Wednesday, October 2, 2013

The Government Shutdown and the Affordable Care Act

On October 1st, 2013, the US Government shut down for the first time in seventeen years.  As with the last time, it was a result of political maneuvering to manufacture a crisis and then try to push through things by tying them to the resolution of the shutdown.  As with the last time, it was wrong.

In case you are reading this a long time after the event, the key causes are twofold:

1) There is currently a small group of extremists in the Legislative branch that have been locking up the government for years
2) This group has, essentially, a blind faith that the Affordable Care Act, which they currently call, "Obamacare" must be fought tooth and nail, in spite of being passed into law, upheld by the Supreme Court, and being popular among most citizens of the USA

The core problem is from a splinter group of the Republican party that belongs to, or take instructions from, the "Tea Party".  The Tea Party has been marketed as a grassroots effort, but I know this to be a lie.  I watched as the Tea Party was, in large part, created by a small group of wealthy sponsors, heavily assisted by Fox News.

They are staunchly opposed to taxes and government spending.  In practice, they have been extreme and uncompromising.  Unfortunately for the USA, even though they are a small minority they are just large enough to compromise our government's function.

They are militant in their opposition of the Affordable Care Act (ACA), which they call "Obamacare".  Sadly, there are still people in the USA that do not realize Obamacare and the ACA are the same thing.  In fact, side-by-side polls have shown a major disconnect in understanding.  They asked about feelings on Obamacare versus the Affordable Care Act - the results differed significantly. Which is to say, a significant number of people are opposing something they like because of a misunderstanding, ignorance, or partisan tribalism.

Because of the mechanisms of the USA Government and the political parties in power, a small group of people can stop progress on anything that requires the Legislative branch to agree.  Case in point, this shutdown.  The Senate has passed measures that are agreeable to the Executive branch, but the Tea Party, which is primarily affiliated with the Republican Party continues to vote them down.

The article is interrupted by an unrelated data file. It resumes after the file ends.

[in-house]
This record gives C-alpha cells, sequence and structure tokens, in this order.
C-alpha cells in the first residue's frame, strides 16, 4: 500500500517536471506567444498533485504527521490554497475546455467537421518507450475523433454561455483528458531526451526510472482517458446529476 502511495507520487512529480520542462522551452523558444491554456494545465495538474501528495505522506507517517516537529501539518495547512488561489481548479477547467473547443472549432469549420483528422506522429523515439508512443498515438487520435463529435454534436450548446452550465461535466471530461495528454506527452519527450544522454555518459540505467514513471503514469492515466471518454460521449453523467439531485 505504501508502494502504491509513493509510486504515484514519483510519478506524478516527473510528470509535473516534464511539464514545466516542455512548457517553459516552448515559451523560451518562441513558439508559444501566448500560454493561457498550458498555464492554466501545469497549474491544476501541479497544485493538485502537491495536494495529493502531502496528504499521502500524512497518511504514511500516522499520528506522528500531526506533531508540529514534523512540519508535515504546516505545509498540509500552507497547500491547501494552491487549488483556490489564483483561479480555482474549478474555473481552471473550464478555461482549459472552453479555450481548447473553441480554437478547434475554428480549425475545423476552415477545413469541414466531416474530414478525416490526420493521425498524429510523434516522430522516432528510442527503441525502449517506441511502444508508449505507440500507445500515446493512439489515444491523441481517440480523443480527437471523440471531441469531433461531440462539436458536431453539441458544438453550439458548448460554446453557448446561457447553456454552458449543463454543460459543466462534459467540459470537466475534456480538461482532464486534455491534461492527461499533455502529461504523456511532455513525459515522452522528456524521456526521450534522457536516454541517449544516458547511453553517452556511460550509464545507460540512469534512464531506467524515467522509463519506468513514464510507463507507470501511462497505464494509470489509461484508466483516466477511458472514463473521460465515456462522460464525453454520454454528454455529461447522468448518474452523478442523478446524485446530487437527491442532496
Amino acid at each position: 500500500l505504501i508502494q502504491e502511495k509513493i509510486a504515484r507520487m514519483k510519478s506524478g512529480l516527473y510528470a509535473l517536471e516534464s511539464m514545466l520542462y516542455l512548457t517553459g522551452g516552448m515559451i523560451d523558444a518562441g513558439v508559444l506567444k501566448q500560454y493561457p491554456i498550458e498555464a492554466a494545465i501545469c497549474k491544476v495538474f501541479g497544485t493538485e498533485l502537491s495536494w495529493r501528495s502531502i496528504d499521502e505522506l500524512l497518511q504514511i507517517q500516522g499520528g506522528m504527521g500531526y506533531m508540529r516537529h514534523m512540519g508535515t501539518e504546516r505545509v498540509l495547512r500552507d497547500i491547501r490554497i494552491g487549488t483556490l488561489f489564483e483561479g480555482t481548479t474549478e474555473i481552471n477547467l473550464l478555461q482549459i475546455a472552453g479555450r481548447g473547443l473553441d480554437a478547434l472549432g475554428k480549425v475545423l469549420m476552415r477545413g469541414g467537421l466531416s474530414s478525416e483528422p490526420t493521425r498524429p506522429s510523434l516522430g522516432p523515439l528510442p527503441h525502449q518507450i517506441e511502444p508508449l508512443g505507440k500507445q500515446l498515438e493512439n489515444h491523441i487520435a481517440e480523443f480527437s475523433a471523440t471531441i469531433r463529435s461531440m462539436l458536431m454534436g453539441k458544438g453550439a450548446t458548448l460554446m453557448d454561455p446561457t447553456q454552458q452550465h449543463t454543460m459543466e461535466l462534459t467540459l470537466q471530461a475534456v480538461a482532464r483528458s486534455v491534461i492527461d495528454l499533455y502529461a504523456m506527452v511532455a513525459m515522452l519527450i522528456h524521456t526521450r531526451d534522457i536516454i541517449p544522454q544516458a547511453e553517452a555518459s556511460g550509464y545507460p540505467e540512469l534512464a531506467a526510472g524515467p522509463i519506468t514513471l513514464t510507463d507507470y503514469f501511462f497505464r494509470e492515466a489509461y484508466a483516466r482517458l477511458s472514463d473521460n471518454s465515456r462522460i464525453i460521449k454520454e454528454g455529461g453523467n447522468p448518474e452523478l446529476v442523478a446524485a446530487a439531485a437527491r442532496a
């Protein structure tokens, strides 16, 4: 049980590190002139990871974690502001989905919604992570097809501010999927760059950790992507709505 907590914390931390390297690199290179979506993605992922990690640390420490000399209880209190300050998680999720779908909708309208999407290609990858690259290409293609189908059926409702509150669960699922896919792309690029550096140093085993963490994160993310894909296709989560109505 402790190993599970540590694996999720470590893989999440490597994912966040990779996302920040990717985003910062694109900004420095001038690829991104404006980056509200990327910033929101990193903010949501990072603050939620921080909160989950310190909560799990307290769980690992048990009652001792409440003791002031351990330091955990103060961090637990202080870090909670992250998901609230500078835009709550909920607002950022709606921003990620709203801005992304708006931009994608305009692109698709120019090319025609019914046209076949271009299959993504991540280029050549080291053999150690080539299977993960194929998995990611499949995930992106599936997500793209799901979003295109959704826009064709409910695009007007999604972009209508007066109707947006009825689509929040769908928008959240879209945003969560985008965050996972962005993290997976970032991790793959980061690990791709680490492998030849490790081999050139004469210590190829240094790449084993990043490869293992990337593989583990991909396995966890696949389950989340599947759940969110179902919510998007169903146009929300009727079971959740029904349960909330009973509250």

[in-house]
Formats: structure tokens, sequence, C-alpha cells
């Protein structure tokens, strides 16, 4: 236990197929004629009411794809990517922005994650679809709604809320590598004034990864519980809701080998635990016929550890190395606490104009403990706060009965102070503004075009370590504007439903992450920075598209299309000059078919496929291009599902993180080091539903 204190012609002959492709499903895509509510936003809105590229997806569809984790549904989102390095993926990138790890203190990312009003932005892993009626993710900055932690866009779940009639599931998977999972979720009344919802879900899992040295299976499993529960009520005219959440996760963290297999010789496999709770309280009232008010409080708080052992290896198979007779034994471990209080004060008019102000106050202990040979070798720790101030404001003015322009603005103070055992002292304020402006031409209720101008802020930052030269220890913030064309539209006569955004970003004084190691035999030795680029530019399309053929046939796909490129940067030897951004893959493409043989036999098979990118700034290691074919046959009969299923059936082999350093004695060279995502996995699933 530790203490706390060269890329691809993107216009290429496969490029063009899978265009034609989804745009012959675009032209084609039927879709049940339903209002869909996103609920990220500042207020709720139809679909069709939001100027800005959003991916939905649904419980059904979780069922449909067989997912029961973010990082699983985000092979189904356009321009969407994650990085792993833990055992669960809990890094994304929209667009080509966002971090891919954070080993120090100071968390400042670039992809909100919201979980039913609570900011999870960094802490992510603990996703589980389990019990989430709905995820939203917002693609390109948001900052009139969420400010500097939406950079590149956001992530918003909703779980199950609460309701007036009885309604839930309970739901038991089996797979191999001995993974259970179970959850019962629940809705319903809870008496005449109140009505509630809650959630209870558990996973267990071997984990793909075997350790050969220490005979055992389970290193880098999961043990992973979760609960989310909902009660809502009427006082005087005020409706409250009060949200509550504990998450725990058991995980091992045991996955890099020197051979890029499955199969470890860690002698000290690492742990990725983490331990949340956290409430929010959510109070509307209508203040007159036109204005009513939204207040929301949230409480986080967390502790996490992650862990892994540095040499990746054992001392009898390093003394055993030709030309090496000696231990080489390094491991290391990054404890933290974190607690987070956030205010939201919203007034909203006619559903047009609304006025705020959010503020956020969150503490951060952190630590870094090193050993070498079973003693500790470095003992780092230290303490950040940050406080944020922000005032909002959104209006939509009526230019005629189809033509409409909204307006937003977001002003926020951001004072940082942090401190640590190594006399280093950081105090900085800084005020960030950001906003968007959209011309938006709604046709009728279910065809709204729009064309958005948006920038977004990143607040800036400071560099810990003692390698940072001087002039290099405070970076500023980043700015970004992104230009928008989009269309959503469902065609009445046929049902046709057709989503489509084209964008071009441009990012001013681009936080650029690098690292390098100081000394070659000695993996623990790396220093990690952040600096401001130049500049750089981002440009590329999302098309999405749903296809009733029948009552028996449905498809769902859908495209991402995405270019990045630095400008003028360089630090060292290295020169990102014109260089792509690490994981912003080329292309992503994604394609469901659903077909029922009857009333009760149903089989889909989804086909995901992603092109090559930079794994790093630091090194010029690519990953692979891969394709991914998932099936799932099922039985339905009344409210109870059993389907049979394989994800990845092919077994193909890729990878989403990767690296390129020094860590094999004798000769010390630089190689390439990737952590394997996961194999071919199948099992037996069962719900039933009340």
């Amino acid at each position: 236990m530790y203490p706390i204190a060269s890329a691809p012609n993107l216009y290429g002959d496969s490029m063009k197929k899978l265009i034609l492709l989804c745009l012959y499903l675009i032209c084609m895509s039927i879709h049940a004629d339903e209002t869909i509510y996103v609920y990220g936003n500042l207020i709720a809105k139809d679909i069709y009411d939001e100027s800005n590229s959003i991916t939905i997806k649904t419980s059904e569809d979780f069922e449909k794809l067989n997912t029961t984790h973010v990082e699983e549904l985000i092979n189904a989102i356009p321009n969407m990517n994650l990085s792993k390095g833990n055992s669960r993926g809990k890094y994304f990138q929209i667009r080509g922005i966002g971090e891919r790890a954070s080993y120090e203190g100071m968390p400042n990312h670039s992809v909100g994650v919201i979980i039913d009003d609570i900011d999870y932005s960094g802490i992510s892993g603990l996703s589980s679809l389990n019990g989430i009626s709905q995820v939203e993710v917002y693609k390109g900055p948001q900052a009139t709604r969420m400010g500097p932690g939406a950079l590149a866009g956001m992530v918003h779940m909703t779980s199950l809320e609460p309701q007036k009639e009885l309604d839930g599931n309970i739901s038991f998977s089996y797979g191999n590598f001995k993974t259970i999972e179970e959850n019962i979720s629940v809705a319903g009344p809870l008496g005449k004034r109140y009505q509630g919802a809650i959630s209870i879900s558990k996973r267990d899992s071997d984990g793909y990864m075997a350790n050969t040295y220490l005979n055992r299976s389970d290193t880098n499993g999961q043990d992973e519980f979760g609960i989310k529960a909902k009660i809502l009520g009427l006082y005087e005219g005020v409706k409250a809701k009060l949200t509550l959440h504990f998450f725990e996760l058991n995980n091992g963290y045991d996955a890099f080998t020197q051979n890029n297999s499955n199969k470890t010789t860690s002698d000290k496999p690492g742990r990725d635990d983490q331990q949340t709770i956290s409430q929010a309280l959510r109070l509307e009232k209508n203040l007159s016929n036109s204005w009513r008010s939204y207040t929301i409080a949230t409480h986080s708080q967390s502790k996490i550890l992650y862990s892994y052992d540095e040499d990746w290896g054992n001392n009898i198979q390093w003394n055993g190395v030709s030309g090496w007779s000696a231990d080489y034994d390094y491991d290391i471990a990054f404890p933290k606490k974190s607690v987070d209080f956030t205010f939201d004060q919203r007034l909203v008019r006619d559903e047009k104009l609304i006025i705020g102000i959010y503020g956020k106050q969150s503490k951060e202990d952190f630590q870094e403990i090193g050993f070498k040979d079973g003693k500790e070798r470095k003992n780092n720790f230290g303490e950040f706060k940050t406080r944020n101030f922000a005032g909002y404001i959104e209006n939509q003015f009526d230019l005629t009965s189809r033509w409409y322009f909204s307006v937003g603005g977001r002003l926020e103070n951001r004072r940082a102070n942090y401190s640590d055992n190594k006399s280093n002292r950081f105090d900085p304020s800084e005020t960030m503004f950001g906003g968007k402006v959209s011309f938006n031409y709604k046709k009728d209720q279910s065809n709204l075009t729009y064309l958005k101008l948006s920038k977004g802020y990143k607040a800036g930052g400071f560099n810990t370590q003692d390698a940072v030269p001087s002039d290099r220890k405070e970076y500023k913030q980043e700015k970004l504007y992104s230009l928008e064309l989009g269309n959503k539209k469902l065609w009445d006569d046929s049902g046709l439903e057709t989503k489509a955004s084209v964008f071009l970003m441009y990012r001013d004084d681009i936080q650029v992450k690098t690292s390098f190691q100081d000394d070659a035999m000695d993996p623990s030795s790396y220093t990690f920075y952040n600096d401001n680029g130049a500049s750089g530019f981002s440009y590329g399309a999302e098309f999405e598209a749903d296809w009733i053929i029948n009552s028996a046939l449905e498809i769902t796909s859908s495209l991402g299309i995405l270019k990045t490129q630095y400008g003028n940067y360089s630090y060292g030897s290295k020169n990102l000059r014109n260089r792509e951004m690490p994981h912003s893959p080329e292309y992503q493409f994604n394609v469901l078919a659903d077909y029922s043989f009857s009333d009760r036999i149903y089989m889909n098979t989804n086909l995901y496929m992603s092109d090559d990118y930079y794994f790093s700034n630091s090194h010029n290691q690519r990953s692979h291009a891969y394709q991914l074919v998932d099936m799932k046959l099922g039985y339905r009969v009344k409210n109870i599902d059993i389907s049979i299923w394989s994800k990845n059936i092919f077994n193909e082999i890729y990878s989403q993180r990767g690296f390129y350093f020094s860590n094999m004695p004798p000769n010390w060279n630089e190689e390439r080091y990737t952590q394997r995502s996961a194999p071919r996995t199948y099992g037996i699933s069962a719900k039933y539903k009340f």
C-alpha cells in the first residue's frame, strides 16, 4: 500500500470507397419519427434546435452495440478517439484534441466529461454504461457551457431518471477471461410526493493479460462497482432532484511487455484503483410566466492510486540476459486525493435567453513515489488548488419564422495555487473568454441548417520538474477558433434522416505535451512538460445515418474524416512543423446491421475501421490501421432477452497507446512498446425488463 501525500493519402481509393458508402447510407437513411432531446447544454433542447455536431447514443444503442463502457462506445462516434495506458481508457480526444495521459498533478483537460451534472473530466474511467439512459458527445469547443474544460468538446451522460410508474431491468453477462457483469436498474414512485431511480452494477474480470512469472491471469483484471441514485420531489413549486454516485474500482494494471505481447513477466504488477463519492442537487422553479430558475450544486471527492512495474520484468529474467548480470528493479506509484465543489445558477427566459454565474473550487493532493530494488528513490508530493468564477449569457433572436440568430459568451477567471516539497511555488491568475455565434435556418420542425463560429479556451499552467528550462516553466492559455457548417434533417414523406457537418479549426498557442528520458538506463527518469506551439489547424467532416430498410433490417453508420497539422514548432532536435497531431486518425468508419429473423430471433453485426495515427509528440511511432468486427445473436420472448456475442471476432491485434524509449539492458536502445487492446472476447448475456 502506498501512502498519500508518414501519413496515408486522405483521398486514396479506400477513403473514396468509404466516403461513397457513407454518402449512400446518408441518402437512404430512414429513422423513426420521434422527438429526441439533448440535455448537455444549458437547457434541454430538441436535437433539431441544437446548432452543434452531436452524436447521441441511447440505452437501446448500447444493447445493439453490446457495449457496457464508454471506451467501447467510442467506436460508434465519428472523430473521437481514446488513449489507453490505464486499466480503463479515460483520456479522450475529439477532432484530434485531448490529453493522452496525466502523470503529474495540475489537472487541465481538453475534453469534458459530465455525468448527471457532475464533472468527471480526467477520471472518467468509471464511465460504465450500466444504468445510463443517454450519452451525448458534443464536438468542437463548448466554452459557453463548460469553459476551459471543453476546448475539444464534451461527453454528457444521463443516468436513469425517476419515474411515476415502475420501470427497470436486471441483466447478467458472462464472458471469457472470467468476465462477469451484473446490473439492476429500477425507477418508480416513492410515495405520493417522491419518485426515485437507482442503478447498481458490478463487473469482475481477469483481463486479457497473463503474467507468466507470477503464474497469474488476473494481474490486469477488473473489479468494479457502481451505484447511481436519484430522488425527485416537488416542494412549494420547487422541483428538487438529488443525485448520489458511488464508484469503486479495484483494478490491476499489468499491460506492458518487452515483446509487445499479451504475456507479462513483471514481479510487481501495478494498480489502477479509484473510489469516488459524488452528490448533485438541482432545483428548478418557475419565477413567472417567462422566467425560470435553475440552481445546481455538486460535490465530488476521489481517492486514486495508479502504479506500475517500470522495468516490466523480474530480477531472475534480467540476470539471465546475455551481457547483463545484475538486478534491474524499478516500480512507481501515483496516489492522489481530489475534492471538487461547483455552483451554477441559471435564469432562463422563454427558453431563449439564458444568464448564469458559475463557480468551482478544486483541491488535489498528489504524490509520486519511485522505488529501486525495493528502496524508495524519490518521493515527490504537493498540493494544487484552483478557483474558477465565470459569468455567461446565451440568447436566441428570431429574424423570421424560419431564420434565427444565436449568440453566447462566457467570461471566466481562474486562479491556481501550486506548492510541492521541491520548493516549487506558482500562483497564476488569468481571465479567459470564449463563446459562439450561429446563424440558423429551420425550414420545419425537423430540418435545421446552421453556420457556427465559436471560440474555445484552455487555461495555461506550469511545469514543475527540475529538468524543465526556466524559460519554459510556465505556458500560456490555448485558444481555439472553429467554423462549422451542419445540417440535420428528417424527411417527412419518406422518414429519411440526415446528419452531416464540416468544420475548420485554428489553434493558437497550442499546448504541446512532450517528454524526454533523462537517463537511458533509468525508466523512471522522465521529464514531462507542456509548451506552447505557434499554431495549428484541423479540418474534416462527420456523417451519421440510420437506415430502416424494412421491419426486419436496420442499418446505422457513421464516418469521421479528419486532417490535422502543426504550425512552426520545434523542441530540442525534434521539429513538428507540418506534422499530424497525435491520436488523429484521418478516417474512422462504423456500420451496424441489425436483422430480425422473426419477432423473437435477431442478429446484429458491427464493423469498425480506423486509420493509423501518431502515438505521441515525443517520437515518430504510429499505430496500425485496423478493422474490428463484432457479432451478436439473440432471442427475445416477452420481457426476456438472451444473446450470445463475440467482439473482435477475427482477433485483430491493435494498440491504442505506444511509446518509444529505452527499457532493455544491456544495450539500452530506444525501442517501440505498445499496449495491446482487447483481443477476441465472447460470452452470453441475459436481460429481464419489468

Another wrinkle is that the Republican party more consistently votes as a block.  This has led to the Republican-led House of Representatives wasting an offensive amount of hours holding over 40 votes to repeal.  Their actions, ironically (in light of their concerns about government waste), result in a profound waste of government time and money.

The tragedy is that the ACA is a good law that corrects a number of big problems in the USA healthcare system.  Every measure that has been implemented had positive impacts on patients and the business of healthcare.  Each measure ends up being quite popular and the opponents of the ACA continuously are surprised at the positive impacts.  Essentially, blind partisan hatred is so high that people are opposing something that they actually like.

Please contact your representative and tell them to stop fighting the ACA.  The ACA is good for the USA.

Tuesday, August 20, 2013

Quitting Adobe Creative Suite

Background Fluff

Most of the folks that know me also know that I spend a hundreds of hours each year providing all sorts of elaborate capabilities to help my friends run OwlCon, a gaming convention at Rice University.  I resuscitated, some might say resurrected, OwlCon in 2001, after it was mortally wounded in 2000 by...a sub par execution.  I had help from some great friends, increasingly more of them each year.  It was a labor of love, but we all felt it was worth it.

Each year, I jacked up the technological capabilities via the website.  We started with simple mail forms, cutting and pasting data by hand into spreadsheets.  It was a simple and effective brute force approach, but it was tiring and time-consuming.  Years passed and things became increasingly automagically-generated.

I was a novice at web sites wen I started.  I taught myself what I needed as I went along.  It was not long before I took advantage of Dreamweaver.  It was a standard application on the Rice computers, so it was not an issue.  Soon, all sorts of nifty things were done with PHP, mySQL, and HTML.  Each year, the site became more sophisticated in order to further reduce the workloads of planners.

Then I moved on from graduate school and the time came to buy the software so I could continue to be the webmaster for OwlCon (no one with skills in  was interested in taking over).  This persisted for some time.  Then I turned around to see that I was using the Creative Cloud...and it was just too much money for what we got from it...and I am one of those people that classifies piracy as stealing, so I had to find legitimate, free (or almost free) alternatives.

So, I quit Adobe Creative Suite.  It is a little scary, but I think I'll be all right.  Here's what I learned.

Many Others Have Gone Before Me

It turns out that lots of people need to create and maintain web sites (Dreamweaver), create vector graphics (Illustrator), edit images (Photoshop), and do desktop publishing (InDesign).  So, I reached out to friends and the Interwebz to identify good alternatives.  And then, humorously, I found this post from Lifehacker that pretty much lays out everything I learned the hard way.  Well, here's my commentary nonetheless.

The Replacement Killers

  • Photoshop -> GIMP: GIMP has been a solid alternative to Photoshop for well over a decade.  It has only gotten better over the years.
  • Illustrator -> Inkscape: Not only does it perform much the same, it can even process an Adobe Illustrator file format; so, if you are stuck with *.ai files and no Illustrator, you have a way forward
  • Dreamweaver -> NetBeans + WAMP: OK, so this is not necessarily apples-to-apples; *I* am coding the site from scratch.  I have found NetBeans and WAMP give me an environment that is in many ways superior to what I had with Dreamweaver.  However, if you are not a coder, you should go another route - the Lifehacker article suggested KompoZer.  They had a nice article on how to create a site, too.